Published on October 1st, 2014 | by Clint Davis
Overdue Respect: At 75, ‘Gone with the Wind’ Still Fills the House
According to IMDB, over 1,600 movies were released in 1939, meaning there are a ton of pictures celebrating their 75th anniversary this year. Among those hitting that milestone in 2014 are the romantic western Days of Jesse James starring Roy Rogers, a gangster flick called The Angels Wash Their Faces and the silly comedy Blondie Meets the Boss (a live-action version of the popular comic strip Blondie.
But unless you’re 80 years old, you’ve probably never heard of any of those films.
This past weekend, my local movie theater was offering four screenings of Gone with the Wind, in honor of the film’s 75th anniversary — similar screenings were happening across the country, sponsored by Turner Classic Movies and Fathom Events. Gone with the Wind has always been my grandmother’s favorite movie, so I decided to surprise her with a trip to go see it on the big screen. On Sunday afternoon, I expected a handful of diehard fans to be in the house for this 4 hour 6 minute epic but was stunned when we walked into the massive theater.
Hundreds of seats, filled with people of all ages and only a few open chairs scattered throughout the audience. I legitimately hadn’t seen a theater this packed for a non-midnight screening since The Dark Knight opened in 2008. This was a matinee screening of a 4-hour-long film that had been out for 75 years. I was immediately sorry I had underestimated the staying power of Gone with the Wind.
In cinema history, 1939 was a time when films were produced to hopefully have a profitable run in theaters and then be forgotten about when the next batch of pictures came out. When talking about Gone with the Wind after its premiere — which drew 1 million people to Atlanta’s Loew’s Grand Theatre — supporting actress Olivia de Havilland said she hoped the movie would have “an unusually long life, perhaps as long as five years.” She was aiming for the stars with that prediction.
75 years later, I’m watching Gone with the Wind in all its southern-romantic glory on an IMAX screen two seats removed from a 7-year-old girl who kept quiet and stared at the screen the entire time. That’s power.
The movie itself has aged better than many that were released 50 years afterward. Its Oscar-winning script by Sidney Howard is edgy, funny and full of harsh reminders that what goes around often comes back. The iconic on-and-off flirtation between Vivien Leigh’s Scarlett O’Hara and Clark Gable’s Rhett Butler still stands as one of the most toxic relationships ever seen in a film. Sure, its opening text romanticizes the slavery-era south but little in the actual picture keeps that facade alive.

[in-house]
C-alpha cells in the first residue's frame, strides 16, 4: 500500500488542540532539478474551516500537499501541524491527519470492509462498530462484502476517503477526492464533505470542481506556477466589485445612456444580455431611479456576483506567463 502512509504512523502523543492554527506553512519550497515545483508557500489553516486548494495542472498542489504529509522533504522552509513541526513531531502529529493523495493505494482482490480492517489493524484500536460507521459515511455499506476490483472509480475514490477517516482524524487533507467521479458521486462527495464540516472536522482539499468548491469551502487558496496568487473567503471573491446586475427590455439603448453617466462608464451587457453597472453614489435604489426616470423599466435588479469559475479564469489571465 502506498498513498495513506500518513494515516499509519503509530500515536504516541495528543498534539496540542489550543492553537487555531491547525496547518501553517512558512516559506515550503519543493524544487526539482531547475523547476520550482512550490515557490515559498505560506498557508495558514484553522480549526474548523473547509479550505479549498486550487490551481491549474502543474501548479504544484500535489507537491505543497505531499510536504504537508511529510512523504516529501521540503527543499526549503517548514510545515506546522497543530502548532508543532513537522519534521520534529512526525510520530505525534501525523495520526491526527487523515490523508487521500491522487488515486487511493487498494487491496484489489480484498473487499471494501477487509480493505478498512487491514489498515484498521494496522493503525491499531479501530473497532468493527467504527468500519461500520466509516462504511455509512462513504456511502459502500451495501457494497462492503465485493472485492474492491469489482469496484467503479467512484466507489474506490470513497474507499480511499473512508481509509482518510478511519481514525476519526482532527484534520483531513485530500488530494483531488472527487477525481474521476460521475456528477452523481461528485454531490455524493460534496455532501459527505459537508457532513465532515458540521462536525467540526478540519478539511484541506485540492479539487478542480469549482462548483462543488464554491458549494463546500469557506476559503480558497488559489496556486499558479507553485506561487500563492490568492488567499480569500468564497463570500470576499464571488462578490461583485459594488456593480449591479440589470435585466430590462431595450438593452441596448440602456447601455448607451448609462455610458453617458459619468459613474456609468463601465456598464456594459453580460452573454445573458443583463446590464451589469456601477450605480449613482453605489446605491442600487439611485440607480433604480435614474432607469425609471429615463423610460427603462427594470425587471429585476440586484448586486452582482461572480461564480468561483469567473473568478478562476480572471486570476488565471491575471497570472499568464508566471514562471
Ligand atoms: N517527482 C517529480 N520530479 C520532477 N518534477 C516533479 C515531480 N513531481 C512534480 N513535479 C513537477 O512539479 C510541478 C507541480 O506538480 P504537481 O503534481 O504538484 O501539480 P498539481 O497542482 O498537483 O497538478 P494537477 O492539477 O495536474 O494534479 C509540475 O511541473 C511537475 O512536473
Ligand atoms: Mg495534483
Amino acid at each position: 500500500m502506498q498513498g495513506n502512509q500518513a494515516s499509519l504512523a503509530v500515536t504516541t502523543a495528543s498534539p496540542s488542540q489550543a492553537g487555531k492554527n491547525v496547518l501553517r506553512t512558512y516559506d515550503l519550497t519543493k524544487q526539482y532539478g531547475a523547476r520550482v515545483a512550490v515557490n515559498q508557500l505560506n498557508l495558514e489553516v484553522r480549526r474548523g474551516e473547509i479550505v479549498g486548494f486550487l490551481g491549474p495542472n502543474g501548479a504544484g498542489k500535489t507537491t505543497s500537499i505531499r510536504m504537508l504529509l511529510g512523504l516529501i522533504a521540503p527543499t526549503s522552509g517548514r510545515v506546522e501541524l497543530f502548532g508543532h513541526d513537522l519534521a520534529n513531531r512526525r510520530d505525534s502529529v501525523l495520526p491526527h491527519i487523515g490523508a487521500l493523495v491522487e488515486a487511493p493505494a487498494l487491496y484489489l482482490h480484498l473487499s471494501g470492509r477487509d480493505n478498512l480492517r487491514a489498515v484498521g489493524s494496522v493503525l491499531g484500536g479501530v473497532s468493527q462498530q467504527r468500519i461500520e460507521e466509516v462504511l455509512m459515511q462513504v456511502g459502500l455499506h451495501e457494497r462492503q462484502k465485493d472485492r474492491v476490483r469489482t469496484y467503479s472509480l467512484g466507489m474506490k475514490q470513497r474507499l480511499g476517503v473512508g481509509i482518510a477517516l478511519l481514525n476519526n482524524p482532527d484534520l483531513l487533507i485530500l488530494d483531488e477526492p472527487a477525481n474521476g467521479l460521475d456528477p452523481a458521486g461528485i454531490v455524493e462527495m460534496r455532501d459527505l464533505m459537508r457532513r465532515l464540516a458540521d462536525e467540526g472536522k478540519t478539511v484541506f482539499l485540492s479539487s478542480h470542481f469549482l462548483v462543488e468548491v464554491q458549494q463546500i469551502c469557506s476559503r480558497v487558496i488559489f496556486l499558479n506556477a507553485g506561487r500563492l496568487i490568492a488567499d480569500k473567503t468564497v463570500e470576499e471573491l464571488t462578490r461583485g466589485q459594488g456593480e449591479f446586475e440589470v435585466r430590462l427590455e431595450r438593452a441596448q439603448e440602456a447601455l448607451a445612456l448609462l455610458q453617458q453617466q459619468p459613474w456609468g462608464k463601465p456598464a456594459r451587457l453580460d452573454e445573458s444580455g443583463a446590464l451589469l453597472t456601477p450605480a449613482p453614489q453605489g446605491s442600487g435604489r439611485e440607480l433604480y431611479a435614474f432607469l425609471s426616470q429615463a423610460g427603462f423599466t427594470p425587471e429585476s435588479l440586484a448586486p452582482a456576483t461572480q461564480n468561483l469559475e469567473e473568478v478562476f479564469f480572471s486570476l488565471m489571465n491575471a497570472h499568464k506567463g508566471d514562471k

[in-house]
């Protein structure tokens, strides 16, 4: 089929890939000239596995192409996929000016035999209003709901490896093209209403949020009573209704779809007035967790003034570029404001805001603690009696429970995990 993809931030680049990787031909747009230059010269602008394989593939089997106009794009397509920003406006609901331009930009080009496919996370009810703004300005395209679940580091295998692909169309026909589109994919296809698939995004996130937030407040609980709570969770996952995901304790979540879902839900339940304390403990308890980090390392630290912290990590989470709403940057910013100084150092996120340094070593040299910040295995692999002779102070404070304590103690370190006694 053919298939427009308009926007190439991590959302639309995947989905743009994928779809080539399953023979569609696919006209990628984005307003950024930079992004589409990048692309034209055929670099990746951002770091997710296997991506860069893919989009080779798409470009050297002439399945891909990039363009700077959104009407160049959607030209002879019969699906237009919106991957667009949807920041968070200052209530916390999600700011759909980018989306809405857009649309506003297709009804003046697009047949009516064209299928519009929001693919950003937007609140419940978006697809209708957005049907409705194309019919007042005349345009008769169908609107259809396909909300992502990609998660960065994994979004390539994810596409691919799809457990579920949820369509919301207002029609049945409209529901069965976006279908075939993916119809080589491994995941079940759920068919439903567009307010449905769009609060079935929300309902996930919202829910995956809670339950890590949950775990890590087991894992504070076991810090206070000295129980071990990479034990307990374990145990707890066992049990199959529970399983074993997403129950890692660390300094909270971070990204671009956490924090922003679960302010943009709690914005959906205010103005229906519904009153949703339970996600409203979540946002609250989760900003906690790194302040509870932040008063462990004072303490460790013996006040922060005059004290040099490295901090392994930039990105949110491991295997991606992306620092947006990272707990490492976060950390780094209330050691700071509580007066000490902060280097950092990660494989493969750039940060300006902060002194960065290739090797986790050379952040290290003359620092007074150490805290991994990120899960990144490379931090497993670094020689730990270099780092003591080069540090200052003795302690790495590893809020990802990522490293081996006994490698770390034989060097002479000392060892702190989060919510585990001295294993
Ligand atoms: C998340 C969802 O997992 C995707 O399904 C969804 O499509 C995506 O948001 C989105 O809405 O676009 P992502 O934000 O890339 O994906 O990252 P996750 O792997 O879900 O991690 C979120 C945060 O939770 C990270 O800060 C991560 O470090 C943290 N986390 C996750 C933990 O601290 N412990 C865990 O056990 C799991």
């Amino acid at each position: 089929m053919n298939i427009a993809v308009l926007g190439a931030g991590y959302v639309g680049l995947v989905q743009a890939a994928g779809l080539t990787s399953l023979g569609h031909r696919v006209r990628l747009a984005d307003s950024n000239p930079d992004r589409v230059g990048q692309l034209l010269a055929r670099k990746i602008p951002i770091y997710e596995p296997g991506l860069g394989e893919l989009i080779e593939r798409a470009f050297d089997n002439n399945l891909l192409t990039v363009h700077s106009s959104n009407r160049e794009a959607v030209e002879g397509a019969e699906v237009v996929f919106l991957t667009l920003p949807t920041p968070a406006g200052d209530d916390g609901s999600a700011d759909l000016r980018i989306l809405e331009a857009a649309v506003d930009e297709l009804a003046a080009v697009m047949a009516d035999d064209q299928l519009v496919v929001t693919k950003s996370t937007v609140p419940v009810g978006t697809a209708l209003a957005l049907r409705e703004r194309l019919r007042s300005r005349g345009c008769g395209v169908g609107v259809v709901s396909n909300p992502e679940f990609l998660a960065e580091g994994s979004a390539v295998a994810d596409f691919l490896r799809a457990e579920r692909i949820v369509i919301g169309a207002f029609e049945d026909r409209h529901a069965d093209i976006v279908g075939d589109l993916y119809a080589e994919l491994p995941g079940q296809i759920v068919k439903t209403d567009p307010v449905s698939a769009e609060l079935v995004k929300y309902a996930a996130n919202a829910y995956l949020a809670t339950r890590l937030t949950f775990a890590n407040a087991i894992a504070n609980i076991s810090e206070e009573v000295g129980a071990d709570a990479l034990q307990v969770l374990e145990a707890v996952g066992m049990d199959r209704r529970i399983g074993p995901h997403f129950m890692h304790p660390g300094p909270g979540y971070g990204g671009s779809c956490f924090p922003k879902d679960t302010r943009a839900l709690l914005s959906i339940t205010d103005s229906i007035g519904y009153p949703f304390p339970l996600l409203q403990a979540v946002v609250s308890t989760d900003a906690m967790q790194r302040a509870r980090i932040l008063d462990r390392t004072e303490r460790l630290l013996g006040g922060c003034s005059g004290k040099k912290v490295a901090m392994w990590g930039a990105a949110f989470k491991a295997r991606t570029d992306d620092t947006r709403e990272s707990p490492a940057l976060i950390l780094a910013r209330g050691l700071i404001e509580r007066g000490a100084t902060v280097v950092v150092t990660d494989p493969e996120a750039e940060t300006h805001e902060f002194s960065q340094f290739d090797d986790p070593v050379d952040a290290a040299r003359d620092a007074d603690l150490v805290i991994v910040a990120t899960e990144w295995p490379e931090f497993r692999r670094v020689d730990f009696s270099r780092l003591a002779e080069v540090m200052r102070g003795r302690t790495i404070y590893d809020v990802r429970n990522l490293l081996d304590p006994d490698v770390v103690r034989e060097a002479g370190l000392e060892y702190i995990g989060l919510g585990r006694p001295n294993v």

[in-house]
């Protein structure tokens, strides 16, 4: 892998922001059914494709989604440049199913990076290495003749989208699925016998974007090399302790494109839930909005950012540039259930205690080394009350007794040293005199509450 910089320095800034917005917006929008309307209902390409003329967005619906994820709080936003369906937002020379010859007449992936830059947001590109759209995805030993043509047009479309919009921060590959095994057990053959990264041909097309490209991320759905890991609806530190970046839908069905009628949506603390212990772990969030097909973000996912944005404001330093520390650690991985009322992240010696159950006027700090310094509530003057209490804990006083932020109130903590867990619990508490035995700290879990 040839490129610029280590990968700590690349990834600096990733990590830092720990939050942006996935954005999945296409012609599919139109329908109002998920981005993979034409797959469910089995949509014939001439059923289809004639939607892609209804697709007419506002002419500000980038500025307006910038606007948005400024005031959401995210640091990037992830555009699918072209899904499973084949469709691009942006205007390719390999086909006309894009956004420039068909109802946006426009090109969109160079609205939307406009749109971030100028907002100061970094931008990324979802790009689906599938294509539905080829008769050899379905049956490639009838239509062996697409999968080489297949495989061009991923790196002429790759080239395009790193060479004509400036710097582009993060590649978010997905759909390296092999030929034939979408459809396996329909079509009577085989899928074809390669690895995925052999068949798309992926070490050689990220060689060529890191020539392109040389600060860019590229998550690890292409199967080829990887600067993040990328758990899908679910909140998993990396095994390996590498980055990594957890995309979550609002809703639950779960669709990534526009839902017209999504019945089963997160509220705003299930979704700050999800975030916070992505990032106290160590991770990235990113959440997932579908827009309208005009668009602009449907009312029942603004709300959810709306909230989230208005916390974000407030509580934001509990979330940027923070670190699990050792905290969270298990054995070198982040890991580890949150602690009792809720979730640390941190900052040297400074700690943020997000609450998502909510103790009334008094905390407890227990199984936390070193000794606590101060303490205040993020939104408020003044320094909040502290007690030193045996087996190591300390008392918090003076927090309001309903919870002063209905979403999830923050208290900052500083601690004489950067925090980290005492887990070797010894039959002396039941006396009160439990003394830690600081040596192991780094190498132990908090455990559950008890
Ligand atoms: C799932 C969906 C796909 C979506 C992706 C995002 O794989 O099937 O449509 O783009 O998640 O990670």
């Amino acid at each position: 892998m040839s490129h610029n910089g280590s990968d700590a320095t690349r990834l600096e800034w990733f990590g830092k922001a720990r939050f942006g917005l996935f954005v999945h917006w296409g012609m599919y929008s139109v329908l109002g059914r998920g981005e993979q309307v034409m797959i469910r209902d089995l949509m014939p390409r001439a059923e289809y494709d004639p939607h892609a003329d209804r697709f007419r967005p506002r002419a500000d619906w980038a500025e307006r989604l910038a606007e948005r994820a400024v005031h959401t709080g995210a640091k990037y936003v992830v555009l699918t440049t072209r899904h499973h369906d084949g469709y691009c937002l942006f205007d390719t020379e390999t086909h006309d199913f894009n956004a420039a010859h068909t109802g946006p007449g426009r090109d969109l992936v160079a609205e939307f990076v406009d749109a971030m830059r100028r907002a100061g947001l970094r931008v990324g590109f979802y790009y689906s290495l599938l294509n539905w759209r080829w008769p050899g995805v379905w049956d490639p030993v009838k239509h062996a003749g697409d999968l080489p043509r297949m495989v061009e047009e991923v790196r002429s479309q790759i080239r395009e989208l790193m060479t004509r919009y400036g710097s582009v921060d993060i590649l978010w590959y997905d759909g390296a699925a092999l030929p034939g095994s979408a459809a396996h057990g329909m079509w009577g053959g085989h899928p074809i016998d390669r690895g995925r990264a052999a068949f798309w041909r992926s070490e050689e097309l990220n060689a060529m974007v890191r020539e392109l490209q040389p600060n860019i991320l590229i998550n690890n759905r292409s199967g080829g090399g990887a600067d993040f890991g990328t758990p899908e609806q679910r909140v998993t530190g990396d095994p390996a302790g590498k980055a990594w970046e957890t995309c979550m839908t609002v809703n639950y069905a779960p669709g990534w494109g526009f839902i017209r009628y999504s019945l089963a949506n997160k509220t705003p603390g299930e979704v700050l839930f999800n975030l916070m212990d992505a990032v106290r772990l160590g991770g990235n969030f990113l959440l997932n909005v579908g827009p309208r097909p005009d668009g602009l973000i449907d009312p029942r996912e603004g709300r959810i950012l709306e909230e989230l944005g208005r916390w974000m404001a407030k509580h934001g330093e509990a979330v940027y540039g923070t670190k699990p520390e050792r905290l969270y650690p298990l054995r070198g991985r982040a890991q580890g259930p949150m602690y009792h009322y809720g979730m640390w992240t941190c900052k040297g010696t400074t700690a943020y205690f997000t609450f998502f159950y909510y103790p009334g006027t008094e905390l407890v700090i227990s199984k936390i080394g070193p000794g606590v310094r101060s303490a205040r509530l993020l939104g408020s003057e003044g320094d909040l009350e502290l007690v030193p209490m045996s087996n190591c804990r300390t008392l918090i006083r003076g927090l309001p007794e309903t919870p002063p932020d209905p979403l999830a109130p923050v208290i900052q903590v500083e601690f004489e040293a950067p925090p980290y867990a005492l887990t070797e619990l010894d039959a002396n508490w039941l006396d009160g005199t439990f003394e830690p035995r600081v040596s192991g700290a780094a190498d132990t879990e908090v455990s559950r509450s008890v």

The black characters in Gone with the Wind are certainly stereotypes but not the kind that will make you squirm when watching the film 75 years on. Oscar-winner Hattie McDaniel (Mammy) is a sassy know-it-all type that we never truly get to know but her perfect timing still got the biggest laughs from the audience I was with — it’s just a shame to remember she wasn’t invited to the movie’s 1939 premiere. I had also forgotten how great de Havvilland’s performance was as Melanie Hamilton, the Queen of All Human Doormats.
As with many great movies, epics especially, there are images from Gone with the Wind that I can never forget. The 2014 audience burst into applause upon seeing Scarlett’s disheveled silhouette against the red sun-drenched backdrop of her plantation home at the end of the first half. When she promised to herself, “As God is my witness, I’ll never be hungry again,” I could swear I heard someone ten rows behind me whispering it along with her.
In the year 2089, will people gather in theaters to watch a 75th anniversary screening of Guardians of the Galaxy? Will they still quote lines from The Fault in our Stars? If they are, I’ll have my wheelchair rolled into the handicap row of the next theater over, celebrating 150 years of Gone with the Wind.